A comparative analysis of the introduced concepts of internal control shows that the usage of the concept of internal control is quite broad as it is supposed to involve the performance not only of the state, but also of the private sector. Although the conception of internal control is defined in different ways emphasizing its different aspects, the essential term still remains the same in all authors’ definitions: internal control is the inspection, observation, maintenance and regulation of the enterprise’s work.

It should also be mentioned that the system of internal control may be defined in different ways every time. Yeh and Yeh (2017) pay attention to the fact that usually such values as honesty, trust, respect, openness, skills, courage, economy, initiative, etc. are not pointed out, although they definitely can influence not only the understanding of the concept of internal control, but also its definition, because in different periods of time and in different situations it can obtain slightly different shades of meaning. Control and people, and values produced by people or their performance are tightly connected; consequently, internal control must be also oriented to the enterprise’s values, mission and vision; it does not matter how differently authors define the conception assessment limits: significant attention must be paid not to internal control itself, but to the identification of its functions and evaluation.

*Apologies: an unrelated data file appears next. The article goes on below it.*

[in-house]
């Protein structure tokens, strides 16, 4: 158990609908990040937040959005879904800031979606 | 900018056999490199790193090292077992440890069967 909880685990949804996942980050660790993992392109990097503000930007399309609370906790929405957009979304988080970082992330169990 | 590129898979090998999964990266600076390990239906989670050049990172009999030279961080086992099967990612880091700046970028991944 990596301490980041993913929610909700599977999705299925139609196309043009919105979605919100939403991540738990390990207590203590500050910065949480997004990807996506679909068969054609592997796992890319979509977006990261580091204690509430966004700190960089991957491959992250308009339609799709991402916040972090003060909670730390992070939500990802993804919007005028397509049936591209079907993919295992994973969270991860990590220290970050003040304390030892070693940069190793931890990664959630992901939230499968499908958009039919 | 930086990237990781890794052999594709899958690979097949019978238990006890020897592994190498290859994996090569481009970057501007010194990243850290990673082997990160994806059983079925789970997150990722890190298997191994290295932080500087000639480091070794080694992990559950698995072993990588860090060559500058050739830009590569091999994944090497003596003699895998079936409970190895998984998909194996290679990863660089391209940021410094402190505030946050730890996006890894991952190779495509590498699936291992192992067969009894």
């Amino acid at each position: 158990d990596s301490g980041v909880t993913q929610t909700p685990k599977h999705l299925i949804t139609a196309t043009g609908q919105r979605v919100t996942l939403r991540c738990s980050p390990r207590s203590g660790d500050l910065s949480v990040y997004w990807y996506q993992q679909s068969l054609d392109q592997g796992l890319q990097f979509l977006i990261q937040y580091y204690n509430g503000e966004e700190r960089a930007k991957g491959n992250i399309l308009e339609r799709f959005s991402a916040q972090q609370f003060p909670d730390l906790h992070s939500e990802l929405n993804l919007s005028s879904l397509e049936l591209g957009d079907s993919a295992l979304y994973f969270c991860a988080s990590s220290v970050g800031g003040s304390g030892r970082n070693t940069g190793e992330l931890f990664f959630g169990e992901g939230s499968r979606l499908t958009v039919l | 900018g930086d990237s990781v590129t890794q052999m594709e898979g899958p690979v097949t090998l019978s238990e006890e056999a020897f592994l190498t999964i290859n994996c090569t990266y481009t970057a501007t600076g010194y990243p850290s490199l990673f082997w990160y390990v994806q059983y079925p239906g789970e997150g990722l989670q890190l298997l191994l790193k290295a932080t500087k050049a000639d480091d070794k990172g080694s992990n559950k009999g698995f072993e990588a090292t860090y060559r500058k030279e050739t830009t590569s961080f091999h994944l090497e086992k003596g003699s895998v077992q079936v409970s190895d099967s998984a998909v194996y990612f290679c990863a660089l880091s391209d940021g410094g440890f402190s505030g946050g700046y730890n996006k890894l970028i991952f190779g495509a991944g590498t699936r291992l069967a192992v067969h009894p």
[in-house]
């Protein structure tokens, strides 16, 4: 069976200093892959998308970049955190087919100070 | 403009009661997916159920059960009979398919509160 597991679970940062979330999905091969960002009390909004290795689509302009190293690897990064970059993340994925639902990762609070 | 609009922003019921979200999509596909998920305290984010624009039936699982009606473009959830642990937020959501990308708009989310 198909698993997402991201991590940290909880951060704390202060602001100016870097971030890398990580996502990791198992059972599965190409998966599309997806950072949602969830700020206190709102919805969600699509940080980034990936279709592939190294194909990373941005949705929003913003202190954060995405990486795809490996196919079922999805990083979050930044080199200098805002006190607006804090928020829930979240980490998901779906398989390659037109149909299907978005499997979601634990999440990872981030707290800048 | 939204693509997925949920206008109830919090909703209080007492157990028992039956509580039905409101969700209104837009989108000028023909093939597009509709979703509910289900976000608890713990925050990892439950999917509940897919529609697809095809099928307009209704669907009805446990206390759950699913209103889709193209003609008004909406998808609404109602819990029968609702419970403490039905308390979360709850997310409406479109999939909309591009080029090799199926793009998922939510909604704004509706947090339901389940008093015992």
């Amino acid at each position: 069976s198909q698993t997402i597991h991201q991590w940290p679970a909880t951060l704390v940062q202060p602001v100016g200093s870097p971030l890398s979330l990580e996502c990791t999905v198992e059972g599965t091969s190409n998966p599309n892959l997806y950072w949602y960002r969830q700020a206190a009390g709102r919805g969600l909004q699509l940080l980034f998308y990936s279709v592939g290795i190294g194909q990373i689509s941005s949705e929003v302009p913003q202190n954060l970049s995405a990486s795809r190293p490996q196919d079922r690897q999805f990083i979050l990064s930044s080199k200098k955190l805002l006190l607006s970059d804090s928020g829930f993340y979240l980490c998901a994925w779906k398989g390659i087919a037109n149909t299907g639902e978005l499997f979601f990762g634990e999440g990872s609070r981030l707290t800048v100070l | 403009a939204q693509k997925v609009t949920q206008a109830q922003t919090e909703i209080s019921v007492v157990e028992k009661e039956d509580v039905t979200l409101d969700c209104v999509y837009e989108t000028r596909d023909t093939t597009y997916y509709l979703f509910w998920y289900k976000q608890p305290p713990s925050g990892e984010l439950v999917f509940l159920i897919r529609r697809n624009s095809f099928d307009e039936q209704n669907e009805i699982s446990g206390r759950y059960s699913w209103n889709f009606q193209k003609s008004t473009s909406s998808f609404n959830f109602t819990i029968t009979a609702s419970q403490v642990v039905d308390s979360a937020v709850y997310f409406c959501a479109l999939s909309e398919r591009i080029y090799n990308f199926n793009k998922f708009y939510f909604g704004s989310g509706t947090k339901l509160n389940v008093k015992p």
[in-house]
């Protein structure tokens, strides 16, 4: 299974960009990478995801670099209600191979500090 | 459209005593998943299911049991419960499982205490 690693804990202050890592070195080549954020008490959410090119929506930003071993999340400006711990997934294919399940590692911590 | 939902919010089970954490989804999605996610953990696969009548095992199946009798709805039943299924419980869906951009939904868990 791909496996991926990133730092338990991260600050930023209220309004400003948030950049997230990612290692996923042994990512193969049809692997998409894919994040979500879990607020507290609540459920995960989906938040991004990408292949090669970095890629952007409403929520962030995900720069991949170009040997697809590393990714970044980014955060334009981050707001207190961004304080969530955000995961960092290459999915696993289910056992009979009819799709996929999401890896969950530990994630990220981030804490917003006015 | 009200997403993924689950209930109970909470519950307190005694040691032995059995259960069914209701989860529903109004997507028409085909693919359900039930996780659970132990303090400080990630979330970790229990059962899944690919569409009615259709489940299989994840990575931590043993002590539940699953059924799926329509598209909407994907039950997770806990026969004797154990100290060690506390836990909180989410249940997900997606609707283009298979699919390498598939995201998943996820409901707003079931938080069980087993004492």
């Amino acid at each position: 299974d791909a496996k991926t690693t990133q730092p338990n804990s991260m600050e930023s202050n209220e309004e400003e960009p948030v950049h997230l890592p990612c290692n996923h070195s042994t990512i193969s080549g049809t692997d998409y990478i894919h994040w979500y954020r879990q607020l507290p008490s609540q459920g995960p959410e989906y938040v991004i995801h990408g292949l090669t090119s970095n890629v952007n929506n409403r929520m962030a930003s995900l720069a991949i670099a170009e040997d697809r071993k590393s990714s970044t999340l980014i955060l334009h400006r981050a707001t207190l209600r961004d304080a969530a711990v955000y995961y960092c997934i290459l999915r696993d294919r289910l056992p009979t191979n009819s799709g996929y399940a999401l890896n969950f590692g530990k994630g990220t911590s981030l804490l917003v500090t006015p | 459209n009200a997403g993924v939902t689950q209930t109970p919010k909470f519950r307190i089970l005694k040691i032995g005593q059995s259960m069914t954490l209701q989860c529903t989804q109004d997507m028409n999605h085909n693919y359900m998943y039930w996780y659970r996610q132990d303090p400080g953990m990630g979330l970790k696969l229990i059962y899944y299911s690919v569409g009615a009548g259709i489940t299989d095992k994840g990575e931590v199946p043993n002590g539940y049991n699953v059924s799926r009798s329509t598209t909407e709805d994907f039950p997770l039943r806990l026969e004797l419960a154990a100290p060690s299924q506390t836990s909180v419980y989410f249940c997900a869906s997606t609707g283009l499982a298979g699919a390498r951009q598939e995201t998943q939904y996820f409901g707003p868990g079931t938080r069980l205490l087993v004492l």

Area of study